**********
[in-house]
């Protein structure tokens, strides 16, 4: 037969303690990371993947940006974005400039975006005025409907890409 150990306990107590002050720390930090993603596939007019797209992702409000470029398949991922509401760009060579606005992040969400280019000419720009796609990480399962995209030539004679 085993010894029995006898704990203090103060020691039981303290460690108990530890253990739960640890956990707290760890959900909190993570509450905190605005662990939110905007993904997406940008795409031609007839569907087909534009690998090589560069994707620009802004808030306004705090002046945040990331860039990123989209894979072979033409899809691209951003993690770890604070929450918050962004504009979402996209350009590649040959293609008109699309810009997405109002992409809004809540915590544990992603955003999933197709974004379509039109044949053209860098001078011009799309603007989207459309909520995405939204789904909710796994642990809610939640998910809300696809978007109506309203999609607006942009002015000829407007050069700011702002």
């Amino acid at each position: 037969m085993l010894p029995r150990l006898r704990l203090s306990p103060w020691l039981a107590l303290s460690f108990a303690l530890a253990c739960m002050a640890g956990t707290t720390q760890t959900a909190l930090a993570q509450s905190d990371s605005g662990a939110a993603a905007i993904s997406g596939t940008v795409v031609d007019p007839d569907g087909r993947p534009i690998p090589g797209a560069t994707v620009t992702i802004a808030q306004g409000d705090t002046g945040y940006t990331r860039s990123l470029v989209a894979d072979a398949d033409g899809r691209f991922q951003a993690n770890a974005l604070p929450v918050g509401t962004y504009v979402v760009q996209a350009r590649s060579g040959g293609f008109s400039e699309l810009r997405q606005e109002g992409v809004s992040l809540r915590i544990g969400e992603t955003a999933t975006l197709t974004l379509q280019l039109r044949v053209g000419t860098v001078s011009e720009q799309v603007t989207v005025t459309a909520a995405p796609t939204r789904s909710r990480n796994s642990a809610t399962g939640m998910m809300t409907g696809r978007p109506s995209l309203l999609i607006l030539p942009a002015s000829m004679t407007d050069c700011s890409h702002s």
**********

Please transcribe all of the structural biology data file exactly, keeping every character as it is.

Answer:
[in-house]
């Protein structure tokens, strides 16, 4: 037969303690990371993947940006974005400039975006005025409907890409 150990306990107590002050720390930090993603596939007019797209992702409000470029398949991922509401760009060579606005992040969400280019000419720009796609990480399962995209030539004679 085993010894029995006898704990203090103060020691039981303290460690108990530890253990739960640890956990707290760890959900909190993570509450905190605005662990939110905007993904997406940008795409031609007839569907087909534009690998090589560069994707620009802004808030306004705090002046945040990331860039990123989209894979072979033409899809691209951003993690770890604070929450918050962004504009979402996209350009590649040959293609008109699309810009997405109002992409809004809540915590544990992603955003999933197709974004379509039109044949053209860098001078011009799309603007989207459309909520995405939204789904909710796994642990809610939640998910809300696809978007109506309203999609607006942009002015000829407007050069700011702002």
């Amino acid at each position: 037969m085993l010894p029995r150990l006898r704990l203090s306990p103060w020691l039981a107590l303290s460690f108990a303690l530890a253990c739960m002050a640890g956990t707290t720390q760890t959900a909190l930090a993570q509450s905190d990371s605005g662990a939110a993603a905007i993904s997406g596939t940008v795409v031609d007019p007839d569907g087909r993947p534009i690998p090589g797209a560069t994707v620009t992702i802004a808030q306004g409000d705090t002046g945040y940006t990331r860039s990123l470029v989209a894979d072979a398949d033409g899809r691209f991922q951003a993690n770890a974005l604070p929450v918050g509401t962004y504009v979402v760009q996209a350009r590649s060579g040959g293609f008109s400039e699309l810009r997405q606005e109002g992409v809004s992040l809540r915590i544990g969400e992603t955003a999933t975006l197709t974004l379509q280019l039109r044949v053209g000419t860098v001078s011009e720009q799309v603007t989207v005025t459309a909520a995405p796609t939204r789904s909710r990480n796994s642990a809610t399962g939640m998910m809300t409907g696809r978007p109506s995209l309203l999609i607006l030539p942009a002015s000829m004679t407007d050069c700011s890409h702002s």